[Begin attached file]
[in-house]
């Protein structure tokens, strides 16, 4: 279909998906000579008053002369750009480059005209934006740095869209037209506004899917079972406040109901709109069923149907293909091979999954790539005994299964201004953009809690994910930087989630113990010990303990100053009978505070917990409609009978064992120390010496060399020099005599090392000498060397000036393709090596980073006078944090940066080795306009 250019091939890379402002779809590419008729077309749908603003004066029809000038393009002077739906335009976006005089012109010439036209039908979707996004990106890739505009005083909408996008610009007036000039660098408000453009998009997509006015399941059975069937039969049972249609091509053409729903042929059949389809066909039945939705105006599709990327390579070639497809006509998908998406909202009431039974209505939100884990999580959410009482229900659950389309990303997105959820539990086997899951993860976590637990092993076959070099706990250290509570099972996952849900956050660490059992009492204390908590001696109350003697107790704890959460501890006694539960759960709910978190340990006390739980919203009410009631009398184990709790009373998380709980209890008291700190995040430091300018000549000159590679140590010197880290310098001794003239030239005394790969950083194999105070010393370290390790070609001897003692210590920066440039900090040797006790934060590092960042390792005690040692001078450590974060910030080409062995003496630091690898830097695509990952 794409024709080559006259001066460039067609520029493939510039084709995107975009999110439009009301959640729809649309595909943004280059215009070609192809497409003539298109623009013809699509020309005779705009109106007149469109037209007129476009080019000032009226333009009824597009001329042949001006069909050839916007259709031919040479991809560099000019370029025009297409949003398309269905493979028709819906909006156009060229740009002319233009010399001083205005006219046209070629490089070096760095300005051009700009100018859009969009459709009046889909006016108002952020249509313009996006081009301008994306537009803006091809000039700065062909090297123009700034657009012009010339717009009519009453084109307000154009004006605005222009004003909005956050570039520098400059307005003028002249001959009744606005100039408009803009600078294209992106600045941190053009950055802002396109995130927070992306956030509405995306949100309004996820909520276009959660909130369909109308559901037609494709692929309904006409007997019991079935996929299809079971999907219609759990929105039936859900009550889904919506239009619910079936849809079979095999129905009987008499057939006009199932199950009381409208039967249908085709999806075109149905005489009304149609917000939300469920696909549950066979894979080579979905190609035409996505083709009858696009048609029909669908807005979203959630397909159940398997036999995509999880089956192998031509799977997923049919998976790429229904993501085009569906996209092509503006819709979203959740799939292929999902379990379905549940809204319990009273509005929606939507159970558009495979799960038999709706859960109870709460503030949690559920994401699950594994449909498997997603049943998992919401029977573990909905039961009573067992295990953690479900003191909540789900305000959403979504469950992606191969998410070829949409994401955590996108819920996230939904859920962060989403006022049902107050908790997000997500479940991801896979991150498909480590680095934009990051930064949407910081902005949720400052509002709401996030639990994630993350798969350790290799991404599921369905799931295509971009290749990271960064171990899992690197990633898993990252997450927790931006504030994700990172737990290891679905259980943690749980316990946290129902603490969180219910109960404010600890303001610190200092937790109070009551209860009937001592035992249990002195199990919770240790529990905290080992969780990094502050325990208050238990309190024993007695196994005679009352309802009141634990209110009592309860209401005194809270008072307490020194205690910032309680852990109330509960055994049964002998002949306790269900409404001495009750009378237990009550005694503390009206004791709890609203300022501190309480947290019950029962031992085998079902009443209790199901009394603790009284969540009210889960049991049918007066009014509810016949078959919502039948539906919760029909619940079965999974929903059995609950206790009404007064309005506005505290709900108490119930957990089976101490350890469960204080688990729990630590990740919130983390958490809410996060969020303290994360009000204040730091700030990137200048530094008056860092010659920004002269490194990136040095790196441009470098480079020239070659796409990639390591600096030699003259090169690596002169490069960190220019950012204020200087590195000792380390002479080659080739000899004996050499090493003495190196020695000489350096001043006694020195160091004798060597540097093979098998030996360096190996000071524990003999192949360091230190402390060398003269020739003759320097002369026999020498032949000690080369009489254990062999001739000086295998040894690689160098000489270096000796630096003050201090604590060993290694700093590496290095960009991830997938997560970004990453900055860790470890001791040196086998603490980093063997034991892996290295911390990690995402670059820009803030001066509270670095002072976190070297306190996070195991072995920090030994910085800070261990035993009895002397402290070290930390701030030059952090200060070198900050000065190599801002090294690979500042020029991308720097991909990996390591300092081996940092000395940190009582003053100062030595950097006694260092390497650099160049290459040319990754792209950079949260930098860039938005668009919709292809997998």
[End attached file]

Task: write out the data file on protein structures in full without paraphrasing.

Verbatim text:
[in-house]
């Protein structure tokens, strides 16, 4: 279909998906000579008053002369750009480059005209934006740095869209037209506004899917079972406040109901709109069923149907293909091979999954790539005994299964201004953009809690994910930087989630113990010990303990100053009978505070917990409609009978064992120390010496060399020099005599090392000498060397000036393709090596980073006078944090940066080795306009 250019091939890379402002779809590419008729077309749908603003004066029809000038393009002077739906335009976006005089012109010439036209039908979707996004990106890739505009005083909408996008610009007036000039660098408000453009998009997509006015399941059975069937039969049972249609091509053409729903042929059949389809066909039945939705105006599709990327390579070639497809006509998908998406909202009431039974209505939100884990999580959410009482229900659950389309990303997105959820539990086997899951993860976590637990092993076959070099706990250290509570099972996952849900956050660490059992009492204390908590001696109350003697107790704890959460501890006694539960759960709910978190340990006390739980919203009410009631009398184990709790009373998380709980209890008291700190995040430091300018000549000159590679140590010197880290310098001794003239030239005394790969950083194999105070010393370290390790070609001897003692210590920066440039900090040797006790934060590092960042390792005690040692001078450590974060910030080409062995003496630091690898830097695509990952 794409024709080559006259001066460039067609520029493939510039084709995107975009999110439009009301959640729809649309595909943004280059215009070609192809497409003539298109623009013809699509020309005779705009109106007149469109037209007129476009080019000032009226333009009824597009001329042949001006069909050839916007259709031919040479991809560099000019370029025009297409949003398309269905493979028709819906909006156009060229740009002319233009010399001083205005006219046209070629490089070096760095300005051009700009100018859009969009459709009046889909006016108002952020249509313009996006081009301008994306537009803006091809000039700065062909090297123009700034657009012009010339717009009519009453084109307000154009004006605005222009004003909005956050570039520098400059307005003028002249001959009744606005100039408009803009600078294209992106600045941190053009950055802002396109995130927070992306956030509405995306949100309004996820909520276009959660909130369909109308559901037609494709692929309904006409007997019991079935996929299809079971999907219609759990929105039936859900009550889904919506239009619910079936849809079979095999129905009987008499057939006009199932199950009381409208039967249908085709999806075109149905005489009304149609917000939300469920696909549950066979894979080579979905190609035409996505083709009858696009048609029909669908807005979203959630397909159940398997036999995509999880089956192998031509799977997923049919998976790429229904993501085009569906996209092509503006819709979203959740799939292929999902379990379905549940809204319990009273509005929606939507159970558009495979799960038999709706859960109870709460503030949690559920994401699950594994449909498997997603049943998992919401029977573990909905039961009573067992295990953690479900003191909540789900305000959403979504469950992606191969998410070829949409994401955590996108819920996230939904859920962060989403006022049902107050908790997000997500479940991801896979991150498909480590680095934009990051930064949407910081902005949720400052509002709401996030639990994630993350798969350790290799991404599921369905799931295509971009290749990271960064171990899992690197990633898993990252997450927790931006504030994700990172737990290891679905259980943690749980316990946290129902603490969180219910109960404010600890303001610190200092937790109070009551209860009937001592035992249990002195199990919770240790529990905290080992969780990094502050325990208050238990309190024993007695196994005679009352309802009141634990209110009592309860209401005194809270008072307490020194205690910032309680852990109330509960055994049964002998002949306790269900409404001495009750009378237990009550005694503390009206004791709890609203300022501190309480947290019950029962031992085998079902009443209790199901009394603790009284969540009210889960049991049918007066009014509810016949078959919502039948539906919760029909619940079965999974929903059995609950206790009404007064309005506005505290709900108490119930957990089976101490350890469960204080688990729990630590990740919130983390958490809410996060969020303290994360009000204040730091700030990137200048530094008056860092010659920004002269490194990136040095790196441009470098480079020239070659796409990639390591600096030699003259090169690596002169490069960190220019950012204020200087590195000792380390002479080659080739000899004996050499090493003495190196020695000489350096001043006694020195160091004798060597540097093979098998030996360096190996000071524990003999192949360091230190402390060398003269020739003759320097002369026999020498032949000690080369009489254990062999001739000086295998040894690689160098000489270096000796630096003050201090604590060993290694700093590496290095960009991830997938997560970004990453900055860790470890001791040196086998603490980093063997034991892996290295911390990690995402670059820009803030001066509270670095002072976190070297306190996070195991072995920090030994910085800070261990035993009895002397402290070290930390701030030059952090200060070198900050000065190599801002090294690979500042020029991308720097991909990996390591300092081996940092000395940190009582003053100062030595950097006694260092390497650099160049290459040319990754792209950079949260930098860039938005668009919709292809997998």